United States District Court, W.D. Tennessee, Western Division
April 17, 2015
EPC COMMERCIAL I LLC, Plaintiff,
BLOOMINGTON SHOPPING CENTER LLC, et al., Defendants.
S. THOMAS ANDERSON, District Judge.
Before the Court is Plaintiff EPC Commercial I LLC's Complaint for Foreclosure, Appointment of a Receiver, and Injunctive Relief (ECF No. 1) filed on April 14, 2015. In conjunction with its opening pleading, Plaintiff has also filed a Motion for Appointment of a Receiver and Related Injunctive Relief (ECF No. 38) and an Amended Motion for Appointment of a Receiver and Related Injunctive Relief (ECF No. 42). The Complaint alleges that Plaintiff is a Delaware limited liability company ("LLC") with its principal place of business in the state of Colorado. (Compl. ¶ 1.) The sole member of the Plaintiff LLC is ECP Capital I LLC, whose sole member in turn is Excelsior Capital Partners LLC. ( Id. ) According to the Complaint, "[n]o member of Excelsior Capital Partners LLC is a citizen of the same state as any defendant for diversity purposes." ( Id. ) Plaintiff seeks relief against twenty-three named Defendants, all which are, like Plaintiff, LLCs. The Complaint alleges that each of the LLC Defendants is a Delaware limited liability company with its principal place of business at 5851 Ridge Bend Road, Memphis, Tennessee XXXXX-XXXX and that each named Defendant is a citizen of Tennessee for diversity purposes. ( Id. ¶¶ 2-23). The Complaint names Petal Shopping Center LLC ("Petal") in the caption of the case but makes no allegations about Petal's state of organization or principal place of business. The Complaint at paragraph 23 also refers to a number of LLCs collectively as "the Shopping Center Borrowers, " some of which are named as Defendants in the Complaint and some of which are not.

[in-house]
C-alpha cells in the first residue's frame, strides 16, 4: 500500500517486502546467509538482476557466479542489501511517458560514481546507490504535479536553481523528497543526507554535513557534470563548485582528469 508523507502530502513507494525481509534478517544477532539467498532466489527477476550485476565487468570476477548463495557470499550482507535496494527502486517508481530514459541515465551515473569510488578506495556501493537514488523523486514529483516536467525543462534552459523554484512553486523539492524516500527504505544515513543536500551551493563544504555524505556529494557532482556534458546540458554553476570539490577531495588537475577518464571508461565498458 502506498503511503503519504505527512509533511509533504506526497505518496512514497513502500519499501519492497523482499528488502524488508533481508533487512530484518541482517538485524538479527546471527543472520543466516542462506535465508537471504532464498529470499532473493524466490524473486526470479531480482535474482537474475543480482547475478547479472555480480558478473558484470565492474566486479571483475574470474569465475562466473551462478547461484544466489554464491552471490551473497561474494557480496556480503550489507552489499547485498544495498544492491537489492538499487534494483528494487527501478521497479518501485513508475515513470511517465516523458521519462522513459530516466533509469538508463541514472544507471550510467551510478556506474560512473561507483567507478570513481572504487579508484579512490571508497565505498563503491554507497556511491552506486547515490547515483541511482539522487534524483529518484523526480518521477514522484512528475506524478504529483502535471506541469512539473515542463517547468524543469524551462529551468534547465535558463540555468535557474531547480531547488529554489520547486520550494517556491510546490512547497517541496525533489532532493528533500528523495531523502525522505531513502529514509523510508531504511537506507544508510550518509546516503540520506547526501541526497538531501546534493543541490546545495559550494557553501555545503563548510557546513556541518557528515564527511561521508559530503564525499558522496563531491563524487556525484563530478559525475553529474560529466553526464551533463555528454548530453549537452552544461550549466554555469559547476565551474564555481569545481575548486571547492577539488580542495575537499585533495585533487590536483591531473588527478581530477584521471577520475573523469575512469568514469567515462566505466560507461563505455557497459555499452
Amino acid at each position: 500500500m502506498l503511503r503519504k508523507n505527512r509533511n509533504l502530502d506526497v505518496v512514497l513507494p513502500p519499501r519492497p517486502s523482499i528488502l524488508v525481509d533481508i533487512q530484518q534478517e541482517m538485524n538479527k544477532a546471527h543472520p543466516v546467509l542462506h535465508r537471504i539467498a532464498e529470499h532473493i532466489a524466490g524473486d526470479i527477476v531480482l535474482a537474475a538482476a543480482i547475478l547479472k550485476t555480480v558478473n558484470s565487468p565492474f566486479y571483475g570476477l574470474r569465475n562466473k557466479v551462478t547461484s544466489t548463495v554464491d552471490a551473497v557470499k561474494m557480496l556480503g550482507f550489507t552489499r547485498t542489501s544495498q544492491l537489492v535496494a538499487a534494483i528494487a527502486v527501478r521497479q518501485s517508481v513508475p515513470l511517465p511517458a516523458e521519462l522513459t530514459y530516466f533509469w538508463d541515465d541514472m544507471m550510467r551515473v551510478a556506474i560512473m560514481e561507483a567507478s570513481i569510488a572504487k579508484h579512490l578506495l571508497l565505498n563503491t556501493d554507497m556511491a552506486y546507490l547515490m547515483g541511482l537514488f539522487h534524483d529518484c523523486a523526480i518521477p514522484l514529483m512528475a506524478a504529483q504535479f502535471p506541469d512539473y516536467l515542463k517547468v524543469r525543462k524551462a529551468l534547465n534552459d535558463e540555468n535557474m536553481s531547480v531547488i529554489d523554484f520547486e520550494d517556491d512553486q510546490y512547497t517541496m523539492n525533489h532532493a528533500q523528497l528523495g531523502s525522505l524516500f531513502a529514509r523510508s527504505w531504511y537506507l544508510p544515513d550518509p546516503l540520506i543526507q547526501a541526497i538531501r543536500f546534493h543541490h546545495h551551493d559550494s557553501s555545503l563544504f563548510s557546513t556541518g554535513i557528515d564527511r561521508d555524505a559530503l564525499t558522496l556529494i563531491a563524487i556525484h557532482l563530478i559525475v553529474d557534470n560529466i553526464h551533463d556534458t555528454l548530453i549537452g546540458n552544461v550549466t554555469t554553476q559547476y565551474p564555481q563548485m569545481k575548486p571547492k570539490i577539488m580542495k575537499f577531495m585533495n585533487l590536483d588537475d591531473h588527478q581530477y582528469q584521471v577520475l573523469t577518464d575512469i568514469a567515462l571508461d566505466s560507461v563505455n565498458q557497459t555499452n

The Sixth Circuit has held that "federal courts have a duty to consider their subject matter jurisdiction in every case and may raise the issue sua sponte ." Concerning the Court's jurisdiction to hear its claims, Plaintiff alleges in the Complaint that the Court has subject-matter jurisdiction in this case pursuant to 28 U.S.C. § 1332 based on the parties' diversity of citizenship and an amount in controversy exceeding $75, 000. ( Id. ¶ 26.) However, all of the parties named in the Complaint are LLCs. Plaintiff has alleged that each named Defendant is a Delaware LLC with its principal place of business in Tennessee. The Sixth Circuit has concluded that these kinds of jurisdictional allegations regarding the citizenship of an LLC are "deficient." "When diversity jurisdiction is invoked in a case in which a limited liability company is a party, the court needs to know the citizenship of each member of the company. And because a member of a limited liability company may itself have multiple members-and thus may itself have multiple citizenships-the federal court needs to know the citizenship of each sub-member' as well."
Therefore, the Court finds good cause to satisfy itself that it has subject-matter jurisdiction over Plaintiff's claims before the Court takes up Plaintiff's request for appointment of a receiver. To aid in its determination, the Court orders counsel for the parties to confer and submit a joint jurisdictional statement identifying each member and sub-member of the Plaintiff LLC and each member and sub-member of all Defendant LLCs named as parties in the Complaint. The parties' joint jurisdictional statement is due 21 days from the entry of this Order.
IT IS SO ORDERED.